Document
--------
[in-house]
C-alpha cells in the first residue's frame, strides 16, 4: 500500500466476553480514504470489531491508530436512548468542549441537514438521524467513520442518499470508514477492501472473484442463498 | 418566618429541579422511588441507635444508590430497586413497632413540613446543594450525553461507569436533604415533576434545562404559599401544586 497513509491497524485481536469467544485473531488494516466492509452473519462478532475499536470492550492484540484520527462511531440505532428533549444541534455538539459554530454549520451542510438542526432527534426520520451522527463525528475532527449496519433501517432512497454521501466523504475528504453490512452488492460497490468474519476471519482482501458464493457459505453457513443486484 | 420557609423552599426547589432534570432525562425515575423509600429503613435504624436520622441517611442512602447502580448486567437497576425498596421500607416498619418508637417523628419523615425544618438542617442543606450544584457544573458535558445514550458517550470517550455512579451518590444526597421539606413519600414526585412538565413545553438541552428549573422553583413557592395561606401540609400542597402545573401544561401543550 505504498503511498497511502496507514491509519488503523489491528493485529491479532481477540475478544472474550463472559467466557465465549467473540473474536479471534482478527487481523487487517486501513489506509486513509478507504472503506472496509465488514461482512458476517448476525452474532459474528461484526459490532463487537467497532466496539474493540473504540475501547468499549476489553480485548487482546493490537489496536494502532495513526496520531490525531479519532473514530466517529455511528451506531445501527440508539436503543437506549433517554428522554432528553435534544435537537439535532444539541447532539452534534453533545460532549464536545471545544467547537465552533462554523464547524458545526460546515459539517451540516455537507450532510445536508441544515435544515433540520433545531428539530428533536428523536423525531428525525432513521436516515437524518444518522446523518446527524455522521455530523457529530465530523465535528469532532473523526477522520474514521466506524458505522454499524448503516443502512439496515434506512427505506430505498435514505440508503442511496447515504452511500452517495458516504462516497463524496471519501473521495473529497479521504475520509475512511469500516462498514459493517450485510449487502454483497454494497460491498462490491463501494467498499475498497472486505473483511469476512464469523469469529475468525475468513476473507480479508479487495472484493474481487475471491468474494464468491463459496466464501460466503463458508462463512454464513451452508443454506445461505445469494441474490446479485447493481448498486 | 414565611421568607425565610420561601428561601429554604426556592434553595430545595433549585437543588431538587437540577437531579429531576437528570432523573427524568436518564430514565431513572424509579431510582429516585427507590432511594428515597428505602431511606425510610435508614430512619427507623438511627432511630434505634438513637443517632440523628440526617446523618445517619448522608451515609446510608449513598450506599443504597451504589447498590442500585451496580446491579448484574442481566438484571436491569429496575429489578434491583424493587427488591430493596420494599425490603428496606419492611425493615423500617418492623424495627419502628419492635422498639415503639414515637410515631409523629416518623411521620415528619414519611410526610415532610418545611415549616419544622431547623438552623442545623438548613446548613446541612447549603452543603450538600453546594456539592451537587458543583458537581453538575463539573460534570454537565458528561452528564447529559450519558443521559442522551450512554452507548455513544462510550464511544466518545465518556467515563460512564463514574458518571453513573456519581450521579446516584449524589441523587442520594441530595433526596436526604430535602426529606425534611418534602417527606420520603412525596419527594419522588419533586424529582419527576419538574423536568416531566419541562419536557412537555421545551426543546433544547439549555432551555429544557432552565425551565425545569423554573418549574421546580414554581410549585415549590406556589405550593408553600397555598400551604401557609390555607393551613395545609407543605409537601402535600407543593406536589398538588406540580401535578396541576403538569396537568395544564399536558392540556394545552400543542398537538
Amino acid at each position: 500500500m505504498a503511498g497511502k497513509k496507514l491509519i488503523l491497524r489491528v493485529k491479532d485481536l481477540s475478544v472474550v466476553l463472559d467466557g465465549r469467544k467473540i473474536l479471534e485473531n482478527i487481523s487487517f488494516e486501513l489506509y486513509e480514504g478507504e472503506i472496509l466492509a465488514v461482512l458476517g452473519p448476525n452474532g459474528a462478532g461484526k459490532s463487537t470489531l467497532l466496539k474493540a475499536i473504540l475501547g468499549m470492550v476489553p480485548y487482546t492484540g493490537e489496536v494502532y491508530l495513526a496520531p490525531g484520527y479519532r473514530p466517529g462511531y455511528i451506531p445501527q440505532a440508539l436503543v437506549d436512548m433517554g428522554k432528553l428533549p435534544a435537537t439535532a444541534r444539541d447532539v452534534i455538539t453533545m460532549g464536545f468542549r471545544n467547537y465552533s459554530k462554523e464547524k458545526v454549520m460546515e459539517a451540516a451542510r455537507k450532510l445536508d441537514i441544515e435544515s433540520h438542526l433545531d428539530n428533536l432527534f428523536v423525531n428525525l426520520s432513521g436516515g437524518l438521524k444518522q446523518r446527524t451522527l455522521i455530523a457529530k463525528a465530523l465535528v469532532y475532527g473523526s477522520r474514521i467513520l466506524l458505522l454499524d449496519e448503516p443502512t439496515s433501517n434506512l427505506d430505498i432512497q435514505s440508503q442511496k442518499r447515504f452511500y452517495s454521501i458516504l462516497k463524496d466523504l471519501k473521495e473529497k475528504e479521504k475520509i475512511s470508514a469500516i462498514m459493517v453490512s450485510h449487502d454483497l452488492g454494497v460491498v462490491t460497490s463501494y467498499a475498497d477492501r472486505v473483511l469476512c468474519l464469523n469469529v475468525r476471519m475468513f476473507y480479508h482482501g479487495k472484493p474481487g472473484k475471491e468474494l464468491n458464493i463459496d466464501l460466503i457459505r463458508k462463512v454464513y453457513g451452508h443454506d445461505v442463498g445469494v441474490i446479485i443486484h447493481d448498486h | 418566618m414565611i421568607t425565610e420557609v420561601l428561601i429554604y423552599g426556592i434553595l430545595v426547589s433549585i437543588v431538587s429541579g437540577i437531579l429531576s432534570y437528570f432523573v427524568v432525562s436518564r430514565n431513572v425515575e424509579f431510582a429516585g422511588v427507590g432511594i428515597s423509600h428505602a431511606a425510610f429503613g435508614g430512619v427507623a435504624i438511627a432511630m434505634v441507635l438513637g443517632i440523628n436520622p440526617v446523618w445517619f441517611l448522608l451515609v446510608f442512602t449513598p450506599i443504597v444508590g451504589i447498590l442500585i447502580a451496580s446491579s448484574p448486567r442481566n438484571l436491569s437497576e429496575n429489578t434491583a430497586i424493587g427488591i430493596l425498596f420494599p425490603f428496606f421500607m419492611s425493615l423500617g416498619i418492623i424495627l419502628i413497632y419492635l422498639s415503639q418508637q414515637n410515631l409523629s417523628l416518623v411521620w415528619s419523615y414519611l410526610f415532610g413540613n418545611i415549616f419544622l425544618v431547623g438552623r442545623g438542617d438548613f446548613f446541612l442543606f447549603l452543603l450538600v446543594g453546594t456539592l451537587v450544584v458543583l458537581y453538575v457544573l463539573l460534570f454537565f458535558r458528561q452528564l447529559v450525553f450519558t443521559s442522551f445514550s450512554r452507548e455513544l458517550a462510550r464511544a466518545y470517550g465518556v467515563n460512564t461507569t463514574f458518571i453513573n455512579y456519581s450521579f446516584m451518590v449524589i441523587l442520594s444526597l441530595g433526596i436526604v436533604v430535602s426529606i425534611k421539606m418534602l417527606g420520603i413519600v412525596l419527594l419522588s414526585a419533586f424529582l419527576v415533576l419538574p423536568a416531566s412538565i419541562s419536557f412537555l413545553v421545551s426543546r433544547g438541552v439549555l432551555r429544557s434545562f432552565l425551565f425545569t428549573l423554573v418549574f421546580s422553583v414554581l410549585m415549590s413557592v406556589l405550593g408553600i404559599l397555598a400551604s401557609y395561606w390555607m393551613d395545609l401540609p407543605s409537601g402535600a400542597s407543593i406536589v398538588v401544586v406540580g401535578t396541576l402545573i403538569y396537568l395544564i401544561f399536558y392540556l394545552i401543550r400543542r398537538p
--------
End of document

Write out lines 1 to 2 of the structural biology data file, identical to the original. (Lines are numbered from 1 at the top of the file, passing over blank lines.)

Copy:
[in-house]
C-alpha cells in the first residue's frame, strides 16, 4: 500500500466476553480514504470489531491508530436512548468542549441537514438521524467513520442518499470508514477492501472473484442463498 | 418566618429541579422511588441507635444508590430497586413497632413540613446543594450525553461507569436533604415533576434545562404559599401544586 497513509491497524485481536469467544485473531488494516466492509452473519462478532475499536470492550492484540484520527462511531440505532428533549444541534455538539459554530454549520451542510438542526432527534426520520451522527463525528475532527449496519433501517432512497454521501466523504475528504453490512452488492460497490468474519476471519482482501458464493457459505453457513443486484 | 420557609423552599426547589432534570432525562425515575423509600429503613435504624436520622441517611442512602447502580448486567437497576425498596421500607416498619418508637417523628419523615425544618438542617442543606450544584457544573458535558445514550458517550470517550455512579451518590444526597421539606413519600414526585412538565413545553438541552428549573422553583413557592395561606401540609400542597402545573401544561401543550 505504498503511498497511502496507514491509519488503523489491528493485529491479532481477540475478544472474550463472559467466557465465549467473540473474536479471534482478527487481523487487517486501513489506509486513509478507504472503506472496509465488514461482512458476517448476525452474532459474528461484526459490532463487537467497532466496539474493540473504540475501547468499549476489553480485548487482546493490537489496536494502532495513526496520531490525531479519532473514530466517529455511528451506531445501527440508539436503543437506549433517554428522554432528553435534544435537537439535532444539541447532539452534534453533545460532549464536545471545544467547537465552533462554523464547524458545526460546515459539517451540516455537507450532510445536508441544515435544515433540520433545531428539530428533536428523536423525531428525525432513521436516515437524518444518522446523518446527524455522521455530523457529530465530523465535528469532532473523526477522520474514521466506524458505522454499524448503516443502512439496515434506512427505506430505498435514505440508503442511496447515504452511500452517495458516504462516497463524496471519501473521495473529497479521504475520509475512511469500516462498514459493517450485510449487502454483497454494497460491498462490491463501494467498499475498497472486505473483511469476512464469523469469529475468525475468513476473507480479508479487495472484493474481487475471491468474494464468491463459496466464501460466503463458508462463512454464513451452508443454506445461505445469494441474490446479485447493481448498486 | 414565611421568607425565610420561601428561601429554604426556592434553595430545595433549585437543588431538587437540577437531579429531576437528570432523573427524568436518564430514565431513572424509579431510582429516585427507590432511594428515597428505602431511606425510610435508614430512619427507623438511627432511630434505634438513637443517632440523628440526617446523618445517619448522608451515609446510608449513598450506599443504597451504589447498590442500585451496580446491579448484574442481566438484571436491569429496575429489578434491583424493587427488591430493596420494599425490603428496606419492611425493615423500617418492623424495627419502628419492635422498639415503639414515637410515631409523629416518623411521620415528619414519611410526610415532610418545611415549616419544622431547623438552623442545623438548613446548613446541612447549603452543603450538600453546594456539592451537587458543583458537581453538575463539573460534570454537565458528561452528564447529559450519558443521559442522551450512554452507548455513544462510550464511544466518545465518556467515563460512564463514574458518571453513573456519581450521579446516584449524589441523587442520594441530595433526596436526604430535602426529606425534611418534602417527606420520603412525596419527594419522588419533586424529582419527576419538574423536568416531566419541562419536557412537555421545551426543546433544547439549555432551555429544557432552565425551565425545569423554573418549574421546580414554581410549585415549590406556589405550593408553600397555598400551604401557609390555607393551613395545609407543605409537601402535600407543593406536589398538588406540580401535578396541576403538569396537568395544564399536558392540556394545552400543542398537538